Family Surname Suffixes
by Joseph R. Armata
There are a lot of variation in suffixes for family members. Here are some common ones:
-if name is an adjective, change the ending to feminine
(Mr. Kowalski, Mrs. Kowalska; Mr. Stary, Mrs. Stara)
-owa if name is a noun (Mr. Kowal, Mrs. Kowalowa)
-ina/yna for names ending in -a that are nouns (Mr. Cebula, Mrs. Cebulina)
-o~wna (Mr. Kowal, Miss Kowalo~wna)
-anka/onka for names ending in -a, -y or with a -g as last consonant, it
also softens the preceding consonant (Mr. Broda, Miss Brodzianka)
-Sons' surnames are sometimes diminutives of father's surnames, though this seems to be used more colloquially than in church records: Mr. Kowal, young Master Kowalek, Kowalczyk, or many other variations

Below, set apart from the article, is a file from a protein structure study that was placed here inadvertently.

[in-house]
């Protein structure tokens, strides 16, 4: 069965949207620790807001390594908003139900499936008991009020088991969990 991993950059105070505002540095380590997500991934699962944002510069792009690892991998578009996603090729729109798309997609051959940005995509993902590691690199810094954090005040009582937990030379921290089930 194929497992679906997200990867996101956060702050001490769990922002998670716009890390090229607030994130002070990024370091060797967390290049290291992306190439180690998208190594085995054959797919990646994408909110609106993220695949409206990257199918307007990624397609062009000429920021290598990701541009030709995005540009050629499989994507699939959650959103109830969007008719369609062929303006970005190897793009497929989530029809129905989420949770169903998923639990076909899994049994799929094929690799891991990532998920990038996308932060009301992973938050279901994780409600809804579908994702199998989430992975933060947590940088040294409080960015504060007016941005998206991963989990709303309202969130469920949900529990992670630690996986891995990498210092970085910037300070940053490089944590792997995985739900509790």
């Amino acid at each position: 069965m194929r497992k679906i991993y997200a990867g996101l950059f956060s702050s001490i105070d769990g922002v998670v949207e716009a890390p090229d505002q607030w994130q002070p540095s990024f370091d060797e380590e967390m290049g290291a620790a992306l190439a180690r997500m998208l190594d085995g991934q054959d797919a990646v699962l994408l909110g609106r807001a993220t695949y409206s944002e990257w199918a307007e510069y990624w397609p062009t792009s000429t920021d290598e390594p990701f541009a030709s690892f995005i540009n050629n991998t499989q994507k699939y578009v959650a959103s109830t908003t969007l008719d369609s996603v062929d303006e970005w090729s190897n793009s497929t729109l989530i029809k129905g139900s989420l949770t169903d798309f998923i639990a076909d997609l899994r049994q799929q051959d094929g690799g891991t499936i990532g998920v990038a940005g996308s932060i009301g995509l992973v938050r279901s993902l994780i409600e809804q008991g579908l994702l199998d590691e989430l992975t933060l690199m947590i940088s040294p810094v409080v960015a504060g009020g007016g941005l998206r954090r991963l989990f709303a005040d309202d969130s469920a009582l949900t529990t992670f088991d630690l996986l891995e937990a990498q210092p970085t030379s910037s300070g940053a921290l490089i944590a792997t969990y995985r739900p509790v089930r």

To thoroughly confuse us, here are some village examples from Stanislaw Rospond's book on Polish surnames, some of which don't follow the rules (why make things easy when you can make them hard?!):
|Dymek||Dymkowa||Dymko~wna||Dymecek or Dymk~ow
The daughterly name "Dembosconka" above is a good example of regional pronunciations being shown in surnames. This example is from near Wieliczka in southern Poland, where
"szcz" is pronounced as "sc",
and some "a"s are pronounced as "o",
so the expected Demboszczanka is spelled here as they pronounced it: Dembosconka.
- Polish Alphabet - Compares Polish versus English alphabet. Includes audio files.
- Surname Meanings/Origins - Explains Polish naming conventions.
- Poland Subject Library - Links to additional resources.
- US Immigration and Naturalization Service - Changing Immigrant Names.
This article is provided here with permission of the author.